A big topic of conversation the last couple of years has been cancel culture. Including the canceling of CEOs and higher-ups who created toxic work environments. Can I get an amen for this!? I, for one, have put up with toxic work culture throughout my entire career, and the sad part is, I often dismissed it and sucked it up thinking “that’s just how they are” or “that’s just how it is.” And while we’ve made big leaps in opening up the toxic culture narrative, the reality stands that many workplaces still deal with it.
So, as people head back into the office after years of working from home, I wanted to talk about it here. Because if anything was toxic through Zoom, chances are that it’s going to feel amplified in person.
First, let’s define toxic work culture as a negative environment created by coworkers, supervisors, or the company culture.
Signs of toxic work culture:
Lack of communication or negative communication
Lack of transparency
High stress all the time
Exclusion, gossip, cliques
Lack of positive feedback or no feedback at all
Feeling like you’re not allowed to express your feelings
Lack of work/life balance
No room for growth leaving people feeling stagnant
Unmotivated and/or unhappy employees
Hostile work environment
But beyond the general signs, it’s also a feeling. If you feel an intensity where you work and/or find yourself dreading going because of the vibe, trust your gut.
Now let’s talk about how to make things better because oftentimes, you can. For starters, if you have an HR team/person, confidentially share with them what you are experiencing. They are there to help remedy these situations. If you don’t have an HR team, a few things to do:
1. Work hard and have a good attitude
Give no reason for anyone to say that you don’t work hard or don’t have a good attitude. Keeping your side of the street clean is always the way to conduct yourself.
2. Friends/safe co-workers
It’s important to have strong relationships at work. People who you trust, people who are positive, people who bring light to your workplace, people who have your back, people who you can confide in. Having good relationships will help make toxic relationships more manageable. But also, if you have someone you are close enough to, you can ask them to evaluate your situation. Ask them to pay closer attention to your interactions with whoever is bringing you down, show them the email that rubbed you the wrong way, and ask for their perspective. Is what you are experiencing objectively toxic? This will help bring you clarity and now that they are paying more attention, they can back you up if/when anything comes to a head.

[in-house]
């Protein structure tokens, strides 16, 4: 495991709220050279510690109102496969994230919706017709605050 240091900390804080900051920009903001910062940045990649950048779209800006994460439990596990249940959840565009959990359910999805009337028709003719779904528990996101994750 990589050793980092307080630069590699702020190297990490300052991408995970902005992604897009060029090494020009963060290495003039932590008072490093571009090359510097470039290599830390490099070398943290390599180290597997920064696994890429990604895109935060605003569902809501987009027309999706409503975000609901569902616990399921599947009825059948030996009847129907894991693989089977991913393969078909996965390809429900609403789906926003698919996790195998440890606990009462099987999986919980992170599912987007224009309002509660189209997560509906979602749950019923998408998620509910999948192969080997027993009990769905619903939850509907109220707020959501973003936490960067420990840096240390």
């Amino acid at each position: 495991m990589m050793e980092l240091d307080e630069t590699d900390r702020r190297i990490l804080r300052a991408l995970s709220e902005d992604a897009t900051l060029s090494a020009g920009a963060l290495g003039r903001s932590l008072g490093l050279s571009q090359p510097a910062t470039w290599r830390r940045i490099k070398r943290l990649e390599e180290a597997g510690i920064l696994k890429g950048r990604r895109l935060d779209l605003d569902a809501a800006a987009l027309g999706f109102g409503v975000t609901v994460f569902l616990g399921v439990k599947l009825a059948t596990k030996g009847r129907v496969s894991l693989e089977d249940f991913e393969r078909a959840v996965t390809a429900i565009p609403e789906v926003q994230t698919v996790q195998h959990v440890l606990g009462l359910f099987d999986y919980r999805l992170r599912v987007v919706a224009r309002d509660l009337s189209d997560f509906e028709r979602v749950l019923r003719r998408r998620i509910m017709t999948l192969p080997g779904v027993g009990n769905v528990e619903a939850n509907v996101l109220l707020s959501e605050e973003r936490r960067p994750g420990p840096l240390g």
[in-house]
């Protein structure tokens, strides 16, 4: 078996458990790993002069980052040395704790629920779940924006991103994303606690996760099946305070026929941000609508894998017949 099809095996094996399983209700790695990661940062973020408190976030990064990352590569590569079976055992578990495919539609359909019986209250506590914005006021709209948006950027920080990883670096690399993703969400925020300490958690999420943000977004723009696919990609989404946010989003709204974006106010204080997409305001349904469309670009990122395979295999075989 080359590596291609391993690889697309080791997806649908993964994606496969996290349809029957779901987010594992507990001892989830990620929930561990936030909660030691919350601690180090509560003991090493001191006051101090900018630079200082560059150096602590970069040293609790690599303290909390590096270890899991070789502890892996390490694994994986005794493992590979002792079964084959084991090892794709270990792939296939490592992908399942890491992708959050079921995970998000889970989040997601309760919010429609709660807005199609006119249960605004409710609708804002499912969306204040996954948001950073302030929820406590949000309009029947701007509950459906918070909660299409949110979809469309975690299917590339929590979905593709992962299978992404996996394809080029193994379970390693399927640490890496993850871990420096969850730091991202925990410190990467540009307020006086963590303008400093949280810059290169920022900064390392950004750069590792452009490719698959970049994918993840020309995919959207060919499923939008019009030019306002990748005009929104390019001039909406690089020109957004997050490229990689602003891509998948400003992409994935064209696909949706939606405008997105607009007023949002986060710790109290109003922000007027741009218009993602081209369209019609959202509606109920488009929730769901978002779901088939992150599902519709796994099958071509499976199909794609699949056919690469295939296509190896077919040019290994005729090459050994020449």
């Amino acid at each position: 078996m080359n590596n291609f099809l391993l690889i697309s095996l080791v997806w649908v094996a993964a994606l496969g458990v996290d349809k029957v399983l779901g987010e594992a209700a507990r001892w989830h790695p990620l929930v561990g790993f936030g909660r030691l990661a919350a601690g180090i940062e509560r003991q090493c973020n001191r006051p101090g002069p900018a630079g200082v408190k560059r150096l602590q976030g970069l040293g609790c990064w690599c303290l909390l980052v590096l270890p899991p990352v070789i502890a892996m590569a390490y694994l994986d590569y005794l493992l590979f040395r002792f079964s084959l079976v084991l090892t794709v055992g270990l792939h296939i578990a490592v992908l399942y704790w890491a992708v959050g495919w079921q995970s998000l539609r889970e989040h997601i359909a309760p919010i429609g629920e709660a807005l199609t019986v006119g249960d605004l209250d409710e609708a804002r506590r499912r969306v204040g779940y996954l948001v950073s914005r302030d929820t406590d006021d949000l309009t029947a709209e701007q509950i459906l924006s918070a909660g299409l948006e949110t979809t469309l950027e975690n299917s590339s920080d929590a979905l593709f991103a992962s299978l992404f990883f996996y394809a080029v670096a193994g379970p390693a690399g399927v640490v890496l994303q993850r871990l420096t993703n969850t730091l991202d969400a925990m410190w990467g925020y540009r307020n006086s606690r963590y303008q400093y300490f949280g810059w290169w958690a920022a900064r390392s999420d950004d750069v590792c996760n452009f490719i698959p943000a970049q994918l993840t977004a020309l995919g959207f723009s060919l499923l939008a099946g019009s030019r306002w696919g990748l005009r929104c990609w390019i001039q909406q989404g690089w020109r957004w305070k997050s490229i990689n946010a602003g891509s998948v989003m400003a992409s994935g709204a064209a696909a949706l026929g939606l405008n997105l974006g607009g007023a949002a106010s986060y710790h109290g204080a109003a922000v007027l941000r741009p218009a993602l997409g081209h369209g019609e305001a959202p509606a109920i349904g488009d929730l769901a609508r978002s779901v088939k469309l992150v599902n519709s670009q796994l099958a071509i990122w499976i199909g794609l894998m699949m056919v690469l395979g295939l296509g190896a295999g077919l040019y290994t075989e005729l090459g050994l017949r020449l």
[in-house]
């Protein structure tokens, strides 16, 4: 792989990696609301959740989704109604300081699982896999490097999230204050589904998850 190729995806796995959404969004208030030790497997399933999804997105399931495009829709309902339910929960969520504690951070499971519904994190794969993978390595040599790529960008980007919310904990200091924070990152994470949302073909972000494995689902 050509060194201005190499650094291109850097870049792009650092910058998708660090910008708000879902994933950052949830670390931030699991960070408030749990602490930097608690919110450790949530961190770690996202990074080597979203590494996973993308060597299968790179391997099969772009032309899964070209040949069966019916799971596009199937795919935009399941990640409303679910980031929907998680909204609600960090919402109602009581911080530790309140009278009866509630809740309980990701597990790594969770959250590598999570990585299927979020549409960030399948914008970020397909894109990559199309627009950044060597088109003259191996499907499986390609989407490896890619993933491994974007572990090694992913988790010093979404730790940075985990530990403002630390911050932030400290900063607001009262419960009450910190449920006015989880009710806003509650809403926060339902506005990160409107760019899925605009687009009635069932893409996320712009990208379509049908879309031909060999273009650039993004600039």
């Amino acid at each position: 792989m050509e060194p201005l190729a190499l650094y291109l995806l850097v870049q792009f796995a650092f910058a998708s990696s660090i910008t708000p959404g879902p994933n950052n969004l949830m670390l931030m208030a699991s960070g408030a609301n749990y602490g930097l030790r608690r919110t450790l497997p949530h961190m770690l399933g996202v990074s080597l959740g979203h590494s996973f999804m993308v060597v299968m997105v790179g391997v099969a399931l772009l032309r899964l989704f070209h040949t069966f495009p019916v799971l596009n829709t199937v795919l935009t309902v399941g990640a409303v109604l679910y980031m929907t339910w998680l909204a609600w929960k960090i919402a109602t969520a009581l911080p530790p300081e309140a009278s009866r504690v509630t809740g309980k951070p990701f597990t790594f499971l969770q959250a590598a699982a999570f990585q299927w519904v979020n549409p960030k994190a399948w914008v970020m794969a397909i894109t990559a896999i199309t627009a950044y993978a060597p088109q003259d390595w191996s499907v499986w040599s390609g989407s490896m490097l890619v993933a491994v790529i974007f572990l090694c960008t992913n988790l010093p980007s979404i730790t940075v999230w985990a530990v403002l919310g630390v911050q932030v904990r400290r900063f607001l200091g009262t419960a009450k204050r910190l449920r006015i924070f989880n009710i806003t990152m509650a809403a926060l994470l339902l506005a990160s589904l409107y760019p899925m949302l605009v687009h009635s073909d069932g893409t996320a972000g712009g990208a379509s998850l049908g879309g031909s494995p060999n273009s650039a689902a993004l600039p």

3. Make your workspace cozy
Feeling at home where you spend your hours at work will help. Think of it as your little safe space from the toxicity. Bring in a plant or flowers, put up a family photo, add objects that bring you joy. These ideas will help!
4. Don’t let one bad apple spoil the bunch
If you are only having challenges with one person, try to resolve them. Either with them directly or through a mediator.
5. Understand who you are dealing with
Understanding different personality types can help you navigate difficult personalities. For example, working with a narcissist can be very difficult but recognizing that they are a narcissist and knowing how to work with one will change the game for you. Here’s a book that may help.
6. Have a sit-down
If you are really feeling bad about your environment and are comfortable enough to bring it up to your boss, do it. Being passive about bad culture isn’t going to lead to any positive change but being honest about how you feel might.
7. Document as much as you can
Having evidence of the toxic work culture will be important if you ever need to file a complaint. Save emails, write things down and point things out to your safe co-workers in real-time.
8. File a formal complaint
If you’ve tried all that you can to remedy the situation on your own and are not having any luck, you can file a formal complaint. A formal complaint at any real company will not be taken lightly and will usually result in some sort of action.
9. Plan your exit strategy
If you’ve genuinely tried to make things better but can’t for whatever reason, lay the groundwork to get out. Staying in a toxic culture is not good for your mental health. Update your LinkedIn and resume, and let people know you’re looking. Knowing that you are hopefully leaving soon will also help keep you positive.
Any other tips for toxic work culture?